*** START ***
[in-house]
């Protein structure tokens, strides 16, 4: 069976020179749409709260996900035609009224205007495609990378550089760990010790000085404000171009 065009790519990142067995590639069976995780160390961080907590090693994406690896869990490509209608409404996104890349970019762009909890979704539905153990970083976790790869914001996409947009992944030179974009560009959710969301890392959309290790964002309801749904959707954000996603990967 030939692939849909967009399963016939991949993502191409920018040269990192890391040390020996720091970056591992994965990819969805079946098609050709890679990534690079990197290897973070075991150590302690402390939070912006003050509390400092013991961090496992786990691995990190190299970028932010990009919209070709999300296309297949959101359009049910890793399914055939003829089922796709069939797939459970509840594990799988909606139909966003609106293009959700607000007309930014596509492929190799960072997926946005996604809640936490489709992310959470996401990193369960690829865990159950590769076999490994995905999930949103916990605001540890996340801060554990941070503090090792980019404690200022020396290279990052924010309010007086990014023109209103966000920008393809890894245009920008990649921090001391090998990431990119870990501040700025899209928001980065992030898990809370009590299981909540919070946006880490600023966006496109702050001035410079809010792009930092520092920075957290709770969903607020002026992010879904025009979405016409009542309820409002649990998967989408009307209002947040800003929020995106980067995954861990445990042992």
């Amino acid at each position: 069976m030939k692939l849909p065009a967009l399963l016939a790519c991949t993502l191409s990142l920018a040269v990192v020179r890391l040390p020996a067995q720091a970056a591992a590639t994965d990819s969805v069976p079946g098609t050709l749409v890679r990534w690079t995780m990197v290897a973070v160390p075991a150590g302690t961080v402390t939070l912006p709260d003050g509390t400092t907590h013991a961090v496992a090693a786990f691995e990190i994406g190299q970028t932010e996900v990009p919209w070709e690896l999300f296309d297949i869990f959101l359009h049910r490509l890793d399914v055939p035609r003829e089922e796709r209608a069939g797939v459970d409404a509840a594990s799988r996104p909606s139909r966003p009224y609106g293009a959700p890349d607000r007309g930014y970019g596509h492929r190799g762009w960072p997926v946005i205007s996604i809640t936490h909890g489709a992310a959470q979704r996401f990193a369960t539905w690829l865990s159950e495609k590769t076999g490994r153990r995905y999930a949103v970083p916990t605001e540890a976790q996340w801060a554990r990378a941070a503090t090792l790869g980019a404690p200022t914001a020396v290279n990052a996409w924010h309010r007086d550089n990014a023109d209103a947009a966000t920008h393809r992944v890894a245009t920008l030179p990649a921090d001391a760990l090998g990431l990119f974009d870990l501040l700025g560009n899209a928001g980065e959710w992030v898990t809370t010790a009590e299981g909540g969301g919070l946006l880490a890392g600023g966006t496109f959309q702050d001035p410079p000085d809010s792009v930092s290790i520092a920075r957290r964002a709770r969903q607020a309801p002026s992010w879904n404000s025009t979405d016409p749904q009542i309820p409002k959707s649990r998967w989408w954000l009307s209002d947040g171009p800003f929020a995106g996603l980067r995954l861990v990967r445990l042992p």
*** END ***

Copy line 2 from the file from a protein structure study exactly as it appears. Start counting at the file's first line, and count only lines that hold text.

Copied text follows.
């Protein structure tokens, strides 16, 4: 069976020179749409709260996900035609009224205007495609990378550089760990010790000085404000171009 065009790519990142067995590639069976995780160390961080907590090693994406690896869990490509209608409404996104890349970019762009909890979704539905153990970083976790790869914001996409947009992944030179974009560009959710969301890392959309290790964002309801749904959707954000996603990967 030939692939849909967009399963016939991949993502191409920018040269990192890391040390020996720091970056591992994965990819969805079946098609050709890679990534690079990197290897973070075991150590302690402390939070912006003050509390400092013991961090496992786990691995990190190299970028932010990009919209070709999300296309297949959101359009049910890793399914055939003829089922796709069939797939459970509840594990799988909606139909966003609106293009959700607000007309930014596509492929190799960072997926946005996604809640936490489709992310959470996401990193369960690829865990159950590769076999490994995905999930949103916990605001540890996340801060554990941070503090090792980019404690200022020396290279990052924010309010007086990014023109209103966000920008393809890894245009920008990649921090001391090998990431990119870990501040700025899209928001980065992030898990809370009590299981909540919070946006880490600023966006496109702050001035410079809010792009930092520092920075957290709770969903607020002026992010879904025009979405016409009542309820409002649990998967989408009307209002947040800003929020995106980067995954861990445990042992």